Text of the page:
If your role-play involves types of play that are new to one or both of you, learn about them together. You can practice skills beforehand to keep the learning sexy. For example, if you’re inching into the world of power exchange, I would recommend starting off with some essential reading like The New Topping Book and The New Bottoming Book. Similarly, if you’re doing any play that involves bondage, check out books like Bondage Basics or The Seductive Art of Japanese Bondage and get comfortable enough with the skills you’ll be using in your scene so when you’re playing you can do so safely and with more ease. Practice doesn’t only help things run more smoothly during your scene, it’s also fun and can give you tons of information about what you like and don’t like.
Do you want certain words used in referring to your body parts that are different than your everyday language?
Once you’ve decided what you’re going to do, talk about what that really means:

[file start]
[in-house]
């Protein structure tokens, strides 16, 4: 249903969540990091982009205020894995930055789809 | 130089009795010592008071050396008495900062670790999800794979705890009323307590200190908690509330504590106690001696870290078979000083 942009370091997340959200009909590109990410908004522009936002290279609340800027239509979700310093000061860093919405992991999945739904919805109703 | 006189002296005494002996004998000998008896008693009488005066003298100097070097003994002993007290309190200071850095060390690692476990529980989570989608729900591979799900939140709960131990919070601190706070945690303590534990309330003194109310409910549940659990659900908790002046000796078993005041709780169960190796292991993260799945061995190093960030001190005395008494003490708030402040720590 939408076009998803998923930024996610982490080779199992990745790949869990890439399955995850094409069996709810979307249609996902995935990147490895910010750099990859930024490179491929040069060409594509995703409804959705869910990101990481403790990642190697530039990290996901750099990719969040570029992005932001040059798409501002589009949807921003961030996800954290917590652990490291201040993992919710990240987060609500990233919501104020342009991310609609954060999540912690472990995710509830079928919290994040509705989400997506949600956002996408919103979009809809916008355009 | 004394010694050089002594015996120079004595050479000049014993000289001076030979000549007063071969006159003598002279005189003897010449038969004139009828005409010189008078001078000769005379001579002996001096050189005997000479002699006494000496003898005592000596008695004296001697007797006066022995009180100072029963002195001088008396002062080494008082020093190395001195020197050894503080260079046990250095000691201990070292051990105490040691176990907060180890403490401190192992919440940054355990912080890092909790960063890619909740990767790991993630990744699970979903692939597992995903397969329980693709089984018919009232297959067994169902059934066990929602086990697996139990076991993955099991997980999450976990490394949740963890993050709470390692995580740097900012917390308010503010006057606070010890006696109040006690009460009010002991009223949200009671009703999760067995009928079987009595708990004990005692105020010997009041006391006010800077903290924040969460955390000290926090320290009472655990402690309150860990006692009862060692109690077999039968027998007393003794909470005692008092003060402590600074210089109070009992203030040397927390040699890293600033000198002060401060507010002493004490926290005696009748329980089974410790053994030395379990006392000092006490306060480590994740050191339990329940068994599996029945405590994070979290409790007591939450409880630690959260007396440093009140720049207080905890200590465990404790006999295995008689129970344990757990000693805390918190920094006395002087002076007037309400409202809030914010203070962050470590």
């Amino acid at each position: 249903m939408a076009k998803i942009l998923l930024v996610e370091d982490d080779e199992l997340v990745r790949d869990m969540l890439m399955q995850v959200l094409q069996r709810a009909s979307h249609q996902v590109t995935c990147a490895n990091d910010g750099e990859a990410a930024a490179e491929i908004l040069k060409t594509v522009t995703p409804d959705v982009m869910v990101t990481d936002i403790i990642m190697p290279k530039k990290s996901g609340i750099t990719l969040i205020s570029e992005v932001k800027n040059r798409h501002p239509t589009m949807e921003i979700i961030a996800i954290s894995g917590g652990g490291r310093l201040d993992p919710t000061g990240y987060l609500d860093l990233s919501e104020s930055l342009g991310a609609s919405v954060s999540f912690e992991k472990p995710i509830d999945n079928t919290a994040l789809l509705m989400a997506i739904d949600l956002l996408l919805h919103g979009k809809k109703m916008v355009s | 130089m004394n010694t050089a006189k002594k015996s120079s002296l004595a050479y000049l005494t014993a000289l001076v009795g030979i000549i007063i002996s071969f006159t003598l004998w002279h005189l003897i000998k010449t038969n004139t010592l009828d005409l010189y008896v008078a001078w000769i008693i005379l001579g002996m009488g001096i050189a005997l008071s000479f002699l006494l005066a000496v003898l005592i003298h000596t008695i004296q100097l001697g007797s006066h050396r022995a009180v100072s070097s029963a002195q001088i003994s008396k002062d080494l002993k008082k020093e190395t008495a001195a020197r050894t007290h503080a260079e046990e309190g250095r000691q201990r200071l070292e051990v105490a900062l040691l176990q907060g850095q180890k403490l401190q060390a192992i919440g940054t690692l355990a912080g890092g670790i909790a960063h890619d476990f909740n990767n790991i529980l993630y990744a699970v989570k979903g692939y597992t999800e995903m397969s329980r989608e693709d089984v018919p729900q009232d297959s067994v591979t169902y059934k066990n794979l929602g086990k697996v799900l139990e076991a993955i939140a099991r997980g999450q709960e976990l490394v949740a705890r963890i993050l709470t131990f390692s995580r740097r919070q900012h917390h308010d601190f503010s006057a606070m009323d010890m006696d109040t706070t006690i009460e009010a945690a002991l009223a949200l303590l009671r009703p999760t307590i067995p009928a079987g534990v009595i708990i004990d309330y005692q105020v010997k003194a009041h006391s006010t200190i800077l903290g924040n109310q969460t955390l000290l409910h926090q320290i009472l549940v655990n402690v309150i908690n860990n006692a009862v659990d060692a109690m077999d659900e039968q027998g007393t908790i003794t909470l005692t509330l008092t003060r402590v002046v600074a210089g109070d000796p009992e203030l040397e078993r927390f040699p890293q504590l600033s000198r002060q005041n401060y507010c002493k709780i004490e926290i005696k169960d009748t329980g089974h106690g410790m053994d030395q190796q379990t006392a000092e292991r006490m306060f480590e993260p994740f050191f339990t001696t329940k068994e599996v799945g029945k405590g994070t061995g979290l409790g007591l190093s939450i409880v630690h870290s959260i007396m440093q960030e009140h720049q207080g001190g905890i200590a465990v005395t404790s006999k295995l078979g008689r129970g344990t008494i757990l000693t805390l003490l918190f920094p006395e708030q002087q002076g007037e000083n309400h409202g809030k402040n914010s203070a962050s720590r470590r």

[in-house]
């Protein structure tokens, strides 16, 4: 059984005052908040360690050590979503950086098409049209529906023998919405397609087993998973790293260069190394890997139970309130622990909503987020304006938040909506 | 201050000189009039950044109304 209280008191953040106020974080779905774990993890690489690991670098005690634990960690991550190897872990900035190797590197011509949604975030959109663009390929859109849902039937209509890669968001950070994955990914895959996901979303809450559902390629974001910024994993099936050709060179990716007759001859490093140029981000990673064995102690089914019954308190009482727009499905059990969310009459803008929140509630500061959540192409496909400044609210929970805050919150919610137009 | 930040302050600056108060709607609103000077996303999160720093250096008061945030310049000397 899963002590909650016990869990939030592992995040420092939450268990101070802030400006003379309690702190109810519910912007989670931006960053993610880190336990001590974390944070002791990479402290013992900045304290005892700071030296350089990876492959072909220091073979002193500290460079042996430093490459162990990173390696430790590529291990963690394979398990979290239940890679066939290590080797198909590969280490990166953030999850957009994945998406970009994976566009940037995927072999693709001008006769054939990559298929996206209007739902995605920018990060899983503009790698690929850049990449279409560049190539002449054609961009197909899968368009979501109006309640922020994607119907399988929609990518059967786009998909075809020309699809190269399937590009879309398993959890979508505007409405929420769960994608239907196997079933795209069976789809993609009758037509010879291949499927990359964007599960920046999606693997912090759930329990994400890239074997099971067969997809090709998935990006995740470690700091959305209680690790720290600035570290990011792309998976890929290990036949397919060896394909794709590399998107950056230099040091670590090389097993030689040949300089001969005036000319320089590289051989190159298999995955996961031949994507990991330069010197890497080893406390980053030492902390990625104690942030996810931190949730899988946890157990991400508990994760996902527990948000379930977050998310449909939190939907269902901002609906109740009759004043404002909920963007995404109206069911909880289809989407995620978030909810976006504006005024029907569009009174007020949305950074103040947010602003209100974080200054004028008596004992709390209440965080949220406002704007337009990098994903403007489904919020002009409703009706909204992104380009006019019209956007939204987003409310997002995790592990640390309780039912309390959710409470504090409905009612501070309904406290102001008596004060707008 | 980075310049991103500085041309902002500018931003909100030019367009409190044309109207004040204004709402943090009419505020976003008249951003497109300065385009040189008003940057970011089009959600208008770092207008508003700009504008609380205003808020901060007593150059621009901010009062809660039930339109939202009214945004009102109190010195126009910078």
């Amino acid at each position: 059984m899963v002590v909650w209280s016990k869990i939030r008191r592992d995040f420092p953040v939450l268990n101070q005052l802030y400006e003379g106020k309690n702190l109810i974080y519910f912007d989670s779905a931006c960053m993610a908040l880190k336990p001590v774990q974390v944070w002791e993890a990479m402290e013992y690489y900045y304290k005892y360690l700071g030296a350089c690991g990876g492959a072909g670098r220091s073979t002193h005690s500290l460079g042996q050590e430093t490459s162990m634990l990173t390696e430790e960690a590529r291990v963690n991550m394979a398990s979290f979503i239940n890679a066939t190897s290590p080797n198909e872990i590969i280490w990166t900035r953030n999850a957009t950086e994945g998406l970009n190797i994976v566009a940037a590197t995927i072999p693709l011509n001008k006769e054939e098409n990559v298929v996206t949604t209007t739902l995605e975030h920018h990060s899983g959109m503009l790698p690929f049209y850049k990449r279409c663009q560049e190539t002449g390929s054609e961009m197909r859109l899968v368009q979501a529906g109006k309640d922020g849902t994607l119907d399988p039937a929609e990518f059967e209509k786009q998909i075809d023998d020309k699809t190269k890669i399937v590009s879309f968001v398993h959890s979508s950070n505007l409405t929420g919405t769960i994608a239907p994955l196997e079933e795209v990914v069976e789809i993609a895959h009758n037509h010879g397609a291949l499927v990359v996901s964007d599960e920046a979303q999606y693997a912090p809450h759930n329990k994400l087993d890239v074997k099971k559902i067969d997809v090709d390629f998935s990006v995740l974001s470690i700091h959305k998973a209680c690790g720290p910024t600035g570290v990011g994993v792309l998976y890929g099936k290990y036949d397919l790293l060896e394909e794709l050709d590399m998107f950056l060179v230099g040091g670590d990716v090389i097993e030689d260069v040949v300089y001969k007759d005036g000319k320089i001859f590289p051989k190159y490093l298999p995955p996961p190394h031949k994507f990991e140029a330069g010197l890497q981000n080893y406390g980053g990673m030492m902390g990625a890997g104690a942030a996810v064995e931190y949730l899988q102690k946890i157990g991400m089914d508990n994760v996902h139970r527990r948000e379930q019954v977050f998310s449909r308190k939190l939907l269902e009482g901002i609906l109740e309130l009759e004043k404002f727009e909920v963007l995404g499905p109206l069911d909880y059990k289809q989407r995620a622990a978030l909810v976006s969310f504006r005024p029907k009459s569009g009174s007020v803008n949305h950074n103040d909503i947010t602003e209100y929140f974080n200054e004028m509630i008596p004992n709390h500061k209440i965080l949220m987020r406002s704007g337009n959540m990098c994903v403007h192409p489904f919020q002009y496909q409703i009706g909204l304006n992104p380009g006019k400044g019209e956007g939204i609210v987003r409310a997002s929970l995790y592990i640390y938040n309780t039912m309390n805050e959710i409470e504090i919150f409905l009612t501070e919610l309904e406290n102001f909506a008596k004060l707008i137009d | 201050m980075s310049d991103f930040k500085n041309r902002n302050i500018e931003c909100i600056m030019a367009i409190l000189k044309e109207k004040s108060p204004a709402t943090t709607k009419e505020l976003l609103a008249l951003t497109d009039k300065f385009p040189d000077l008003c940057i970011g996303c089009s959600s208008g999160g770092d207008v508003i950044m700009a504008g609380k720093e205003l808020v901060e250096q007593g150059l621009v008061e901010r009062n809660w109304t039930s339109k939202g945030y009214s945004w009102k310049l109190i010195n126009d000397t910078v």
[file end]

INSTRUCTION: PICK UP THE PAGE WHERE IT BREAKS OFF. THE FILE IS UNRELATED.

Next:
Don’t shy away from the deep stuff if it feels deep for you. Even if your roleplay feels a little lower stakes emotionally, it still helps to have some conversations about things that might come up. What are some things that are on the table and some things that are totally off? You’re playing as characters that are not your usual selves, so this may mean you want to be referred to by certain terms that don’t usually come up. Some examples might be Daddy, Captain, Ma’am, pet, prey, princess, thing, Queen, etc. Do you want certain words used in referring to your body parts that are different than your everyday language? This can apply to all kinds of fantasy play or gender play. Your hand IRL might be your claw in your role-play, or your clit might be your cock, your hair might be your mane, and you may want to have your body imagined differently altogether. If you’re a tree in your roleplay, you might not have arms or legs but branches and roots, and your holes might have different uses or meanings altogether.
Setting boundaries is an important part of these pre-role-play conversations also. Be clear about what’s off the table in terms of sex acts (or whether sex is involved at all). Language can be a real turn-off also, make sure you and your partner know what words are no-gos.